As usual, a number of topics were visited, among them the currently-maligned concept of artisanal parenthood. (See the previous two blog posts).
As it turned out the Posse, all of whose members belong to the previous generation of child-raisers, were not so quick to dismiss artisanal parenthood as a scorn-worthy thing.
In fact, the final conclusion reached by the members present was that people - be they M.D.'s psychologists or just your garden-variety casual judgement passers - who nay-say or even ridicule taking a non-mainstream if somewhat more labor-intensive approach to parenting are doing so out of jealousy or sour grapes that they're not doing as much for their own children. And so in defense of themselves they make up a derisitory label and claim that such parents do what they do out of self-centered narcissism.
Not so, says the Panera Posse.
Say we: all good parents are artisanal parents at heart in that everyone's own children are special among all others in the eyes of their parents. And everyone wants to do the best for their children in as much as they're able. And that's at the heart of all parenting, however you label it.
But back to this idea of taking an artisanal approach to child-raising...turns out one of the Posse members, a retired teacher, also had some counter-culture ideas on education.
Actually, we thought some of her ideas were pretty good, which inspired the rest of us to throw in a few of our own.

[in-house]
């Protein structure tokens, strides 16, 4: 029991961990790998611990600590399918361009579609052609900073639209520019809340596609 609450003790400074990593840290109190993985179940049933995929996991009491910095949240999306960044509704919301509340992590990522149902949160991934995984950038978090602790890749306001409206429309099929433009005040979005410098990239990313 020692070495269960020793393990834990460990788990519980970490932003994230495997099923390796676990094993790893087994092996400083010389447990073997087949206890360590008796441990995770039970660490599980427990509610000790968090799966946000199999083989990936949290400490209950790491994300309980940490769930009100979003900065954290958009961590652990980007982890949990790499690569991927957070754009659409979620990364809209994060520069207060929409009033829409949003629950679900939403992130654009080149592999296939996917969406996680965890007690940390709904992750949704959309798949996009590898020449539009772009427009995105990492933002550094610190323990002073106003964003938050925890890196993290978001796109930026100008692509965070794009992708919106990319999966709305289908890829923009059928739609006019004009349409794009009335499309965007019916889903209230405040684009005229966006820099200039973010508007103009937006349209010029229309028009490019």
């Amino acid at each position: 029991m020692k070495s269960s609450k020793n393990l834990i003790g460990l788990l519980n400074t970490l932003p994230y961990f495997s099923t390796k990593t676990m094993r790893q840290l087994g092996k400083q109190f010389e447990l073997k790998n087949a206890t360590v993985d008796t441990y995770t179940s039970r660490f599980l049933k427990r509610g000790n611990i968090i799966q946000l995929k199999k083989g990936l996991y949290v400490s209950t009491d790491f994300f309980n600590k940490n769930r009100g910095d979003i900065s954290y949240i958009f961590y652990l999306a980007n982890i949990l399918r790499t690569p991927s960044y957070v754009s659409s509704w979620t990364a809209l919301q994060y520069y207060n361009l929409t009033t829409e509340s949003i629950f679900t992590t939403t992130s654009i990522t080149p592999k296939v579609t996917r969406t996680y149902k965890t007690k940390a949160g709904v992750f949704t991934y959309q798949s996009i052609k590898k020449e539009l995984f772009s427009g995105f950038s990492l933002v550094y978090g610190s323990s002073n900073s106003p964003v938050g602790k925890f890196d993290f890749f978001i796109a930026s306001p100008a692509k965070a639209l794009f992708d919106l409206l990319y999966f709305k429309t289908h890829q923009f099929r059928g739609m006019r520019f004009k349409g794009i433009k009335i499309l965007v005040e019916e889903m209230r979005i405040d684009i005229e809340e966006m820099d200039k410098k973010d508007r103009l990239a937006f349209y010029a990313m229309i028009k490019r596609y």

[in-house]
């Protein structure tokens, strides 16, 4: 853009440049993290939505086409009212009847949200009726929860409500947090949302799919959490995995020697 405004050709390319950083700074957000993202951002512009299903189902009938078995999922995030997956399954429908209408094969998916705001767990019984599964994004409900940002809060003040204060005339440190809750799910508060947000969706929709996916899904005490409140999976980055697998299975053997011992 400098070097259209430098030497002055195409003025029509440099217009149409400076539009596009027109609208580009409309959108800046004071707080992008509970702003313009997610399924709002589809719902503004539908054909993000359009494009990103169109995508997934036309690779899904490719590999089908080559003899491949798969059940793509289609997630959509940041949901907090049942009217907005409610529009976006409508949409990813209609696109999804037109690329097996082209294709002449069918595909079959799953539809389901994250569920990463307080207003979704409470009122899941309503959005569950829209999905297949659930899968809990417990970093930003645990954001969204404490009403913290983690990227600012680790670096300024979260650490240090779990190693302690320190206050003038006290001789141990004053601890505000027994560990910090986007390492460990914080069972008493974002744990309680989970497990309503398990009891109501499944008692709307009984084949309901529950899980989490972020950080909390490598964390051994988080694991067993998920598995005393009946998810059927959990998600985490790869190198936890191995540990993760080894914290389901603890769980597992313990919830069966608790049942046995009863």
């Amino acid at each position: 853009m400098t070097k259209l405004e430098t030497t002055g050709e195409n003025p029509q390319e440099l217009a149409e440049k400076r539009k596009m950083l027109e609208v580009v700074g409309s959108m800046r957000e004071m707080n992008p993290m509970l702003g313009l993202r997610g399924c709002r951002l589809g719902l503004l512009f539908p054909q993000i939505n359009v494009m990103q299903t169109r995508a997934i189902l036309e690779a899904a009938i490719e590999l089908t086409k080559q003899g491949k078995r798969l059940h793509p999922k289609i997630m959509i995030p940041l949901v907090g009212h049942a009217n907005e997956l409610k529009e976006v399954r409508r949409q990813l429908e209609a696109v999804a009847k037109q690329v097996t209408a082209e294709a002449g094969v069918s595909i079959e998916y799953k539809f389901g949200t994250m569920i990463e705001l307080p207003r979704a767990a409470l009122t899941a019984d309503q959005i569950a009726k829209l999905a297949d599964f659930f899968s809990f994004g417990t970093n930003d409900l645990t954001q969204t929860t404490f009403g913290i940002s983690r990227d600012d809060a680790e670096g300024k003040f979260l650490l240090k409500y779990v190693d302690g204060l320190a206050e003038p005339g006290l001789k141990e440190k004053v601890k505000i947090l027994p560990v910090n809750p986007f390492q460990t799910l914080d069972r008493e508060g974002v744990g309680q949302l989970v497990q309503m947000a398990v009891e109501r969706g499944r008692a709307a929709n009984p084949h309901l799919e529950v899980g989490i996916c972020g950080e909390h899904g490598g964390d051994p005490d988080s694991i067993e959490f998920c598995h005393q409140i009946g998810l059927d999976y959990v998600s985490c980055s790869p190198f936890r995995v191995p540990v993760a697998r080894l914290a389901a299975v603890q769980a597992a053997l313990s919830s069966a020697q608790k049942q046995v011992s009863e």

So, here are the Panera Posse's artisanal education ideas:
1. Offer Weight Watchers classes as an elective or an after-school club.
2. Offer yoga and aerobics also as either electives or intramural non-competing sports teams.
3. Offer gardening as an elective or after school club. Designate a green space on school property, fence it off,and have it be the school garden. Just as schools have sports coaches, have a teacher be the "gardening coach." The flowers that are grown in the garden could be used to decorate the school and the fresh vegetables could be served in the school cafeteria.
4. Open some of the school's areas - gyms, pools, auditoriums, playing fields - for comunity use when these areas not in use by the students. That way the community would feel more ownership of the school and would be more inclined to pass levys.
7. Have a couple of staff members at each school whose only job would be to track the progress of students who were having academic issues and communicate with the parents of these students to keep them informed about what's going on with their children.
I came up with this idea based on a story told by the retired teacher in our group.
She actually once had such a job. It was a side job that her school had opened one year to teachers who were interested. My friend's job involved tracking student's performance and calling parents and sometimes meeting with them and their children if they were interested in coming into school to discuss the problem. Some parents blew her off or didn't want to acknowledge what she was telling them. But there were a few students whose lives she knows she helped turn around. For this work my friend received $1100 compensation for the school year but after one year the program was dropped by her school.
But my friend took the $1100 she made and with it bought herself a ring with a beautiful purple stone which she wears to this day. She wears it to remind herself of that year and of the students and parents whose lives she visited, those she tried to help and those she succeeded in helping.
I do love the stories we share.